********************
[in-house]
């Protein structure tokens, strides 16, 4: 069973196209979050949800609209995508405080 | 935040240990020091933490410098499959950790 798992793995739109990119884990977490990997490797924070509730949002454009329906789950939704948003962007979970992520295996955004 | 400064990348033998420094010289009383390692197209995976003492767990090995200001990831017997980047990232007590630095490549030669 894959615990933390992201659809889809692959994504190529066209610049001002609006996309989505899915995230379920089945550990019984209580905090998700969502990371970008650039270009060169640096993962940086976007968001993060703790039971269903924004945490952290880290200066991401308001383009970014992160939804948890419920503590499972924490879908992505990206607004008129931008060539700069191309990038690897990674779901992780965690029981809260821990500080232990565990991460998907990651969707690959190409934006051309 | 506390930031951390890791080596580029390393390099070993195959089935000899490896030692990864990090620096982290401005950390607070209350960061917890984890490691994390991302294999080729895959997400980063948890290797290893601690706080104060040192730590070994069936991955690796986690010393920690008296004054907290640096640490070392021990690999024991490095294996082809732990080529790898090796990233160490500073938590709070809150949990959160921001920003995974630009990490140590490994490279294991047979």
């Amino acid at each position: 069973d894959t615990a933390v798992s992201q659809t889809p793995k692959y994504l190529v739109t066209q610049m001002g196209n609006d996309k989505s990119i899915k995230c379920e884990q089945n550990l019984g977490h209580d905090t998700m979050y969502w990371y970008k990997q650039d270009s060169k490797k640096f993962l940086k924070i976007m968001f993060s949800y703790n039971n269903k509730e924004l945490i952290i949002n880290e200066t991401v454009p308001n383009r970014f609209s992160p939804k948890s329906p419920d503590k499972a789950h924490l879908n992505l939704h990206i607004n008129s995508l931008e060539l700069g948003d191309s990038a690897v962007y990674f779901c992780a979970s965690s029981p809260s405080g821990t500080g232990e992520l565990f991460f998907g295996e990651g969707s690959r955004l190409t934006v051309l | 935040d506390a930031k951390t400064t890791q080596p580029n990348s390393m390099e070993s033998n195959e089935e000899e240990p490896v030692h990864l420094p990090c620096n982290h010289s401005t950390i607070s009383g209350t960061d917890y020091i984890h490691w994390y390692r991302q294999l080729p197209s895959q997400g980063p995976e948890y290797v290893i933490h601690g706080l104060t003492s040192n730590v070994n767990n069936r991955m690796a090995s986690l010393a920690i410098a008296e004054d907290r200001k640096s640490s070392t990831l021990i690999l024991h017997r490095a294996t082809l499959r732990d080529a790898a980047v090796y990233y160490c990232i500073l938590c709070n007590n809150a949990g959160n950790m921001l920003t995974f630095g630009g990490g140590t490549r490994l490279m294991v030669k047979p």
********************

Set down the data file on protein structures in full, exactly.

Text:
[in-house]
């Protein structure tokens, strides 16, 4: 069973196209979050949800609209995508405080 | 935040240990020091933490410098499959950790 798992793995739109990119884990977490990997490797924070509730949002454009329906789950939704948003962007979970992520295996955004 | 400064990348033998420094010289009383390692197209995976003492767990090995200001990831017997980047990232007590630095490549030669 894959615990933390992201659809889809692959994504190529066209610049001002609006996309989505899915995230379920089945550990019984209580905090998700969502990371970008650039270009060169640096993962940086976007968001993060703790039971269903924004945490952290880290200066991401308001383009970014992160939804948890419920503590499972924490879908992505990206607004008129931008060539700069191309990038690897990674779901992780965690029981809260821990500080232990565990991460998907990651969707690959190409934006051309 | 506390930031951390890791080596580029390393390099070993195959089935000899490896030692990864990090620096982290401005950390607070209350960061917890984890490691994390991302294999080729895959997400980063948890290797290893601690706080104060040192730590070994069936991955690796986690010393920690008296004054907290640096640490070392021990690999024991490095294996082809732990080529790898090796990233160490500073938590709070809150949990959160921001920003995974630009990490140590490994490279294991047979």
């Amino acid at each position: 069973d894959t615990a933390v798992s992201q659809t889809p793995k692959y994504l190529v739109t066209q610049m001002g196209n609006d996309k989505s990119i899915k995230c379920e884990q089945n550990l019984g977490h209580d905090t998700m979050y969502w990371y970008k990997q650039d270009s060169k490797k640096f993962l940086k924070i976007m968001f993060s949800y703790n039971n269903k509730e924004l945490i952290i949002n880290e200066t991401v454009p308001n383009r970014f609209s992160p939804k948890s329906p419920d503590k499972a789950h924490l879908n992505l939704h990206i607004n008129s995508l931008e060539l700069g948003d191309s990038a690897v962007y990674f779901c992780a979970s965690s029981p809260s405080g821990t500080g232990e992520l565990f991460f998907g295996e990651g969707s690959r955004l190409t934006v051309l | 935040d506390a930031k951390t400064t890791q080596p580029n990348s390393m390099e070993s033998n195959e089935e000899e240990p490896v030692h990864l420094p990090c620096n982290h010289s401005t950390i607070s009383g209350t960061d917890y020091i984890h490691w994390y390692r991302q294999l080729p197209s895959q997400g980063p995976e948890y290797v290893i933490h601690g706080l104060t003492s040192n730590v070994n767990n069936r991955m690796a090995s986690l010393a920690i410098a008296e004054d907290r200001k640096s640490s070392t990831l021990i690999l024991h017997r490095a294996t082809l499959r732990d080529a790898a980047v090796y990233y160490c990232i500073l938590c709070n007590n809150a949990g959160n950790m921001l920003t995974f630095g630009g990490g140590t490549r490994l490279m294991v030669k047979p």